"Every year we sit around and wonder why we are shelling out money for sitters and kennels when we'd rather take our dog with us anyway," says Andy Spann, an Encino father of two and owner of a 5-year-old collie named Jingles. "My kids would rather take him with us to the wilderness where they have room to really let loose."

Pet services of all kinds (walking, grooming, day care, obedience training) have been growing hand over paw for years. Pet-friendly accommodations not only widens the net of possible first-time customers but creates loyal repeat customers.

"We often see that businessman are returning when they come here for business because they had such a good time here on vacation [with their pets]," says Tony Phillips, spokesman for Loews Hotels' pet program.

The amount of money Americans are shelling out for four-legged vacations as well as canine backpacks and hiking boots is an unhealthy obsession to some observers. Some hotels have gone so far as to offer the pet's choice of filler for pillows - from feathers, to foam, to barley.

"I recall the Romans, just pre-fall, became renowned for their decadence, luxuriating in the most shallow, venal, and sensual of pleasures," says Craig Kinsley, chairman of the psychology department at the University of Richmond. "Can treating pets and catering to them as one of the family ... be any less silly? As the world closes in on us, with its ever-tightening noose of hatred, disgust, and anger, we sit in our plush SUVs, gas streaming and air conditioning blasting, pondering at which doggie spa to drop off Fido. Where does it stop?"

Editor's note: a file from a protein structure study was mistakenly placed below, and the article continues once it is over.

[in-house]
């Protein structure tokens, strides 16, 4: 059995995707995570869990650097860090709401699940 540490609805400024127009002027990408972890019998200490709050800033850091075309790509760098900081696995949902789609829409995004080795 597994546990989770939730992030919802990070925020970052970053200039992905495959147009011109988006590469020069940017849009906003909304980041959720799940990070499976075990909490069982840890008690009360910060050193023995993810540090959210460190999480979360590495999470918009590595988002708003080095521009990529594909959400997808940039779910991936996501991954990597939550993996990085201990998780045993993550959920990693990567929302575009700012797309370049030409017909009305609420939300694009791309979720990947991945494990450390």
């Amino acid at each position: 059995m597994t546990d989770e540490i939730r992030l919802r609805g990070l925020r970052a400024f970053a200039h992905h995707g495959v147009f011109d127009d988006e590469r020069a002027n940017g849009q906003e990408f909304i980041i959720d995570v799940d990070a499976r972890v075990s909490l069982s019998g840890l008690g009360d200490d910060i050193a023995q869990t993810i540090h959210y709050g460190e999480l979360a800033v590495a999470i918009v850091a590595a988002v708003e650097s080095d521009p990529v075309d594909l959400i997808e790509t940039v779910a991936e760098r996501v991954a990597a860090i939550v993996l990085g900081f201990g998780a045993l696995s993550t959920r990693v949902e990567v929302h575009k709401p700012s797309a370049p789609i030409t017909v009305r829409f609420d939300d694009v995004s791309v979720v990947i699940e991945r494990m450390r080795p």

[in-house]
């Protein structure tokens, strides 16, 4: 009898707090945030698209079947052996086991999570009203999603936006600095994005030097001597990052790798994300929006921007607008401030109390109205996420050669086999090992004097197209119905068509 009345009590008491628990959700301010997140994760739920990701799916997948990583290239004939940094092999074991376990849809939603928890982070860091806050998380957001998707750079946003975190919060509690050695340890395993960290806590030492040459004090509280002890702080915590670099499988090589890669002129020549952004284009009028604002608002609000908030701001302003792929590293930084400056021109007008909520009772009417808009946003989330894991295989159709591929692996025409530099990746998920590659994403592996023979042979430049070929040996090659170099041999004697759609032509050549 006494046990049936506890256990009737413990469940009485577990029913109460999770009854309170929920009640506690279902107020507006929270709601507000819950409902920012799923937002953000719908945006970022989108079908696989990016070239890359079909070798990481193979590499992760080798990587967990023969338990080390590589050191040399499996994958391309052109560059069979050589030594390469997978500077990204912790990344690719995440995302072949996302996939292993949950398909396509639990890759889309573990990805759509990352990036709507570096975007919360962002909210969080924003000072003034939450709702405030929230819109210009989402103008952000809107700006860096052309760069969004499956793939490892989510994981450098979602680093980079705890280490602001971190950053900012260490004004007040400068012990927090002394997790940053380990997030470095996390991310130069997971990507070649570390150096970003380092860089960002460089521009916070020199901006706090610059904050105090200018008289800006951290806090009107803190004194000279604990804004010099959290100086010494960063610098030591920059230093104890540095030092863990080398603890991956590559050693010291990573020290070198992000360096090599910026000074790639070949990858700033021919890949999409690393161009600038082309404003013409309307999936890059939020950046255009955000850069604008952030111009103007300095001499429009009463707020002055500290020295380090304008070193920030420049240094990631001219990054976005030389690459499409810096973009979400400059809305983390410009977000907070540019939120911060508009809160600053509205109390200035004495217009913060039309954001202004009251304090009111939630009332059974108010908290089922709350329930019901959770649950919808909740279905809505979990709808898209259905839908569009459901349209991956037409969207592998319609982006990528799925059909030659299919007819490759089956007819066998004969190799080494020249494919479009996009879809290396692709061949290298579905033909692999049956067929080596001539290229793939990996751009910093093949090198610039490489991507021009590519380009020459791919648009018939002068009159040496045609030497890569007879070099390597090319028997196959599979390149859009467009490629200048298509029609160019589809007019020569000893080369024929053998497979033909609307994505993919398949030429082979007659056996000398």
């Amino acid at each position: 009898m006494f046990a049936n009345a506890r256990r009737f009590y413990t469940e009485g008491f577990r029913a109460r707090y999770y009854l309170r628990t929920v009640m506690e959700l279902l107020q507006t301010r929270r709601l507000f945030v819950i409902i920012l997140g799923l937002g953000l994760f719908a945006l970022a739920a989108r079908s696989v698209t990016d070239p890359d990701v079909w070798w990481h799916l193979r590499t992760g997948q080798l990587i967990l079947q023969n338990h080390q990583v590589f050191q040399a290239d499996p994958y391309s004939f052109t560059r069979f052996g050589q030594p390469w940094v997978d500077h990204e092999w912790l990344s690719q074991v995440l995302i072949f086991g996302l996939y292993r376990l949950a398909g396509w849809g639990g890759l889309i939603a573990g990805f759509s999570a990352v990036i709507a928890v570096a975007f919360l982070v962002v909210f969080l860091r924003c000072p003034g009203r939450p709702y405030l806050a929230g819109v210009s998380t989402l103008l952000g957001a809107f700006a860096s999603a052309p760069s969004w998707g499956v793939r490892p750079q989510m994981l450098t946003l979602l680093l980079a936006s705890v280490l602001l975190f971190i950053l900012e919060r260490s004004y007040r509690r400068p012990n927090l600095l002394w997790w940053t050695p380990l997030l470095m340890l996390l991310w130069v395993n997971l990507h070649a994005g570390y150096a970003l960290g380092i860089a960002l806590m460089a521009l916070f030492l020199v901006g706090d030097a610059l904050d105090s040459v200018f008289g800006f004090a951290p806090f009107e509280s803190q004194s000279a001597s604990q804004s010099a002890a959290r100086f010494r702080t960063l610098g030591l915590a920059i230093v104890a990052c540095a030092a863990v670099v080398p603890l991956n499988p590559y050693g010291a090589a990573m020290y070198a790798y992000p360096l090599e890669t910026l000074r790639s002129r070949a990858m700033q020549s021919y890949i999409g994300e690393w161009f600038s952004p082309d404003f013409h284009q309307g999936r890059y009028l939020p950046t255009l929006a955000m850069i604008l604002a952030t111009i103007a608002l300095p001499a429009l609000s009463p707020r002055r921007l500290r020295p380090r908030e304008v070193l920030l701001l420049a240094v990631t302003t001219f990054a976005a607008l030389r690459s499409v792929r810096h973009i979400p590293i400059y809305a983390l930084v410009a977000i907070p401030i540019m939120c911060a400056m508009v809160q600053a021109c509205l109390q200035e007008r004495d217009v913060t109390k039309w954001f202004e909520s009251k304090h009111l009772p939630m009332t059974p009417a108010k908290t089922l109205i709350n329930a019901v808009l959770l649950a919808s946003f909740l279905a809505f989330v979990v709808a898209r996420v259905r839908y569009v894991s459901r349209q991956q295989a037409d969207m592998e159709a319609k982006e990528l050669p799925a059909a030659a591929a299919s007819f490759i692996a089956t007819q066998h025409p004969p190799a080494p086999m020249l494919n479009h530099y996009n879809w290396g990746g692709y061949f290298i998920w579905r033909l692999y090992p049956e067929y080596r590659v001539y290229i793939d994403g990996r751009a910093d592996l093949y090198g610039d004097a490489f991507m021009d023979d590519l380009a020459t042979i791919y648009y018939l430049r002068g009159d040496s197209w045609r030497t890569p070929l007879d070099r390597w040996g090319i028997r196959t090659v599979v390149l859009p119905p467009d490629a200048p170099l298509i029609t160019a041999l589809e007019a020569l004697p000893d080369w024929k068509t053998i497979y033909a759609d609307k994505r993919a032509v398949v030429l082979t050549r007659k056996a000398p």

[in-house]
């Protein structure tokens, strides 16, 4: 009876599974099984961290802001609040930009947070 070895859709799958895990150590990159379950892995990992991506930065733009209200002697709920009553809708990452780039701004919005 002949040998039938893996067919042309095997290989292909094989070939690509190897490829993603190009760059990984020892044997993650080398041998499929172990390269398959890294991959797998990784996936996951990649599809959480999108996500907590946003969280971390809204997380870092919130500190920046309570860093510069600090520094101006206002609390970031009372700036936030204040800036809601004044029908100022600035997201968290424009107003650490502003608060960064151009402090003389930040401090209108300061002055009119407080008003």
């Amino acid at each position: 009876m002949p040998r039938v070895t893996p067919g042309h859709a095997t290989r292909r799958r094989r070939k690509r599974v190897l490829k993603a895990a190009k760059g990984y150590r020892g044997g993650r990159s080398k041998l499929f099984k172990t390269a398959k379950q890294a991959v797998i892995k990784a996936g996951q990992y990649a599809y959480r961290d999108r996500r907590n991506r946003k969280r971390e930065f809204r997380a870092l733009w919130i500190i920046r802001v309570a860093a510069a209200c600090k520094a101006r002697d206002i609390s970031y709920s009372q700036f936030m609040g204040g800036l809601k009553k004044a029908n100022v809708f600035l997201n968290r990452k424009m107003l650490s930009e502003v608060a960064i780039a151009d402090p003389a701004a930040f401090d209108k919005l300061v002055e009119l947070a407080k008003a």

Mr. Kinsley is not alone. Karen Perkins, owner of Three Dog Bakery in Santa Barbara, which serves gourmet treats for dogs and has a "Yappy Hour" for owners and their pets, hears snide comments all the time.

"Every day we get someone in here who says, 'Are you for real?'" says Ms. Perkins. "They want to know if we've dropped our brains."

Some local chambers of commerce in heavy tourist areas have gotten complaints that pets in hotels create smells, bark at night, and scare housekeepers. Restaurants which have begun accommodating those with pets also report complaints from patrons less than happy with a panting Doberman eyeing their shrimp scampi.

"There is another side to this which is that we will get the occasional guest who says he is unable to sleep because a dog has kept whining all night," says concierge Jill at the Casa De Luces hotel in Key West. New hotel policy requires pets to either be out on a walk or safely contained before rooms can be made over.

But the string of complaints doesn't bother Donna Carsten of Bailey Knows Travel, which is in its first year of business designing trips only for groups who want to travel with their pets.

"Hotels say they are pet friendly but that doesn't mean they are," says Ms. Carsten, who is planning dog-owner excursions in Sedona, Paris, and Cancún. "As [people] get older and children leave home, animals are really becoming the last place of unconditional love for them. They are looking for ways to integrate pets further into their lives and vacations."